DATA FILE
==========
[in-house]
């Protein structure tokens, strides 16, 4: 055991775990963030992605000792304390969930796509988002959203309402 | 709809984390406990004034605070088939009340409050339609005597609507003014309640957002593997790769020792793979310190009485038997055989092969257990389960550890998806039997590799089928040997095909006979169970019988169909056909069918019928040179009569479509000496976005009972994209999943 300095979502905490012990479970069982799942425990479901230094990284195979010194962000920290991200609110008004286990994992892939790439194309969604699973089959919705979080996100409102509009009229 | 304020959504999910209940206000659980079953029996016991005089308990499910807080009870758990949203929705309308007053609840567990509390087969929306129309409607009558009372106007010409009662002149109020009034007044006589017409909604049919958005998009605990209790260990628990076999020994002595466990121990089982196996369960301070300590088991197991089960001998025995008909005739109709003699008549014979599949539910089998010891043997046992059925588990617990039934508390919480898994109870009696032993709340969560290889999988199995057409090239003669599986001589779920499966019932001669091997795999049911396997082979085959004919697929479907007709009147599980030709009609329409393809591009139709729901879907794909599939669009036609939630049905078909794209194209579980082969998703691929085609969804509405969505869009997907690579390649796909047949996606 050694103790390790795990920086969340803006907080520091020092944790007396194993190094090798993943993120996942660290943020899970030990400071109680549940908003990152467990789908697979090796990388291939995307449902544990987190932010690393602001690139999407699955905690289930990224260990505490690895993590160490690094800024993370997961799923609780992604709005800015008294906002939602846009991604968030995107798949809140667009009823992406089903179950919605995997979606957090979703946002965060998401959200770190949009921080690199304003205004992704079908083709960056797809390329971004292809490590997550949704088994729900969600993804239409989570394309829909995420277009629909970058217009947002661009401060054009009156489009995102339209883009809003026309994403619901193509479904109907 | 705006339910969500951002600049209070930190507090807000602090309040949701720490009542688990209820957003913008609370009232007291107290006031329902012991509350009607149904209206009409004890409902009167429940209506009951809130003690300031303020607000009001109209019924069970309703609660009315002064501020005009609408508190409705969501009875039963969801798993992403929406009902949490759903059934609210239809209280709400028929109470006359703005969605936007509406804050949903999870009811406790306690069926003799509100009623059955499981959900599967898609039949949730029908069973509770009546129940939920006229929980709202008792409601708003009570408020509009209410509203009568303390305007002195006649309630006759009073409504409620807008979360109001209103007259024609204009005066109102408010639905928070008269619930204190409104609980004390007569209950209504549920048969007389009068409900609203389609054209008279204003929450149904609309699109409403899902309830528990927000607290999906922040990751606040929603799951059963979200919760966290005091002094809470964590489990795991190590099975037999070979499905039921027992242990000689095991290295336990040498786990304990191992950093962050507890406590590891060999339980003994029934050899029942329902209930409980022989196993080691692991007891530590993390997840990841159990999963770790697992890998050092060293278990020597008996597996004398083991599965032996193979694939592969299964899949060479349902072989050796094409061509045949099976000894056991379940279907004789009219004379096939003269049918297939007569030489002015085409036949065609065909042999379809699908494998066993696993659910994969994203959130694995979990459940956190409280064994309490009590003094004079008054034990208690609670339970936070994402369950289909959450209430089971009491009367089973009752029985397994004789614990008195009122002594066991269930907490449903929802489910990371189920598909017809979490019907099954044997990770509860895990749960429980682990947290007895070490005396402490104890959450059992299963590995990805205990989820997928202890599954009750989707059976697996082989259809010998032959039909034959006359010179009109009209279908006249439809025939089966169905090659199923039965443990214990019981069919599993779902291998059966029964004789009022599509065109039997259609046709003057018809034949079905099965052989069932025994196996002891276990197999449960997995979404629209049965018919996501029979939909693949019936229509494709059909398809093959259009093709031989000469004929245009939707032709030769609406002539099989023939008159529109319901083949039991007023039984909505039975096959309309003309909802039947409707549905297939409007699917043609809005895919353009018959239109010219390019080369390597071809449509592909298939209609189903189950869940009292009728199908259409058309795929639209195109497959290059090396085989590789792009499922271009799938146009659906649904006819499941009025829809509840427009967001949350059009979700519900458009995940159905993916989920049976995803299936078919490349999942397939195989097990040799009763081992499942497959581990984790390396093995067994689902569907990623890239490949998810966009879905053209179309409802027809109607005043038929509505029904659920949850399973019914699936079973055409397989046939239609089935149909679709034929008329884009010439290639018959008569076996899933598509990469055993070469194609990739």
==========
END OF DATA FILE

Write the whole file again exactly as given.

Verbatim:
[in-house]
């Protein structure tokens, strides 16, 4: 055991775990963030992605000792304390969930796509988002959203309402 | 709809984390406990004034605070088939009340409050339609005597609507003014309640957002593997790769020792793979310190009485038997055989092969257990389960550890998806039997590799089928040997095909006979169970019988169909056909069918019928040179009569479509000496976005009972994209999943 300095979502905490012990479970069982799942425990479901230094990284195979010194962000920290991200609110008004286990994992892939790439194309969604699973089959919705979080996100409102509009009229 | 304020959504999910209940206000659980079953029996016991005089308990499910807080009870758990949203929705309308007053609840567990509390087969929306129309409607009558009372106007010409009662002149109020009034007044006589017409909604049919958005998009605990209790260990628990076999020994002595466990121990089982196996369960301070300590088991197991089960001998025995008909005739109709003699008549014979599949539910089998010891043997046992059925588990617990039934508390919480898994109870009696032993709340969560290889999988199995057409090239003669599986001589779920499966019932001669091997795999049911396997082979085959004919697929479907007709009147599980030709009609329409393809591009139709729901879907794909599939669009036609939630049905078909794209194209579980082969998703691929085609969804509405969505869009997907690579390649796909047949996606 050694103790390790795990920086969340803006907080520091020092944790007396194993190094090798993943993120996942660290943020899970030990400071109680549940908003990152467990789908697979090796990388291939995307449902544990987190932010690393602001690139999407699955905690289930990224260990505490690895993590160490690094800024993370997961799923609780992604709005800015008294906002939602846009991604968030995107798949809140667009009823992406089903179950919605995997979606957090979703946002965060998401959200770190949009921080690199304003205004992704079908083709960056797809390329971004292809490590997550949704088994729900969600993804239409989570394309829909995420277009629909970058217009947002661009401060054009009156489009995102339209883009809003026309994403619901193509479904109907 | 705006339910969500951002600049209070930190507090807000602090309040949701720490009542688990209820957003913008609370009232007291107290006031329902012991509350009607149904209206009409004890409902009167429940209506009951809130003690300031303020607000009001109209019924069970309703609660009315002064501020005009609408508190409705969501009875039963969801798993992403929406009902949490759903059934609210239809209280709400028929109470006359703005969605936007509406804050949903999870009811406790306690069926003799509100009623059955499981959900599967898609039949949730029908069973509770009546129940939920006229929980709202008792409601708003009570408020509009209410509203009568303390305007002195006649309630006759009073409504409620807008979360109001209103007259024609204009005066109102408010639905928070008269619930204190409104609980004390007569209950209504549920048969007389009068409900609203389609054209008279204003929450149904609309699109409403899902309830528990927000607290999906922040990751606040929603799951059963979200919760966290005091002094809470964590489990795991190590099975037999070979499905039921027992242990000689095991290295336990040498786990304990191992950093962050507890406590590891060999339980003994029934050899029942329902209930409980022989196993080691692991007891530590993390997840990841159990999963770790697992890998050092060293278990020597008996597996004398083991599965032996193979694939592969299964899949060479349902072989050796094409061509045949099976000894056991379940279907004789009219004379096939003269049918297939007569030489002015085409036949065609065909042999379809699908494998066993696993659910994969994203959130694995979990459940956190409280064994309490009590003094004079008054034990208690609670339970936070994402369950289909959450209430089971009491009367089973009752029985397994004789614990008195009122002594066991269930907490449903929802489910990371189920598909017809979490019907099954044997990770509860895990749960429980682990947290007895070490005396402490104890959450059992299963590995990805205990989820997928202890599954009750989707059976697996082989259809010998032959039909034959006359010179009109009209279908006249439809025939089966169905090659199923039965443990214990019981069919599993779902291998059966029964004789009022599509065109039997259609046709003057018809034949079905099965052989069932025994196996002891276990197999449960997995979404629209049965018919996501029979939909693949019936229509494709059909398809093959259009093709031989000469004929245009939707032709030769609406002539099989023939008159529109319901083949039991007023039984909505039975096959309309003309909802039947409707549905297939409007699917043609809005895919353009018959239109010219390019080369390597071809449509592909298939209609189903189950869940009292009728199908259409058309795929639209195109497959290059090396085989590789792009499922271009799938146009659906649904006819499941009025829809509840427009967001949350059009979700519900458009995940159905993916989920049976995803299936078919490349999942397939195989097990040799009763081992499942497959581990984790390396093995067994689902569907990623890239490949998810966009879905053209179309409802027809109607005043038929509505029904659920949850399973019914699936079973055409397989046939239609089935149909679709034929008329884009010439290639018959008569076996899933598509990469055993070469194609990739």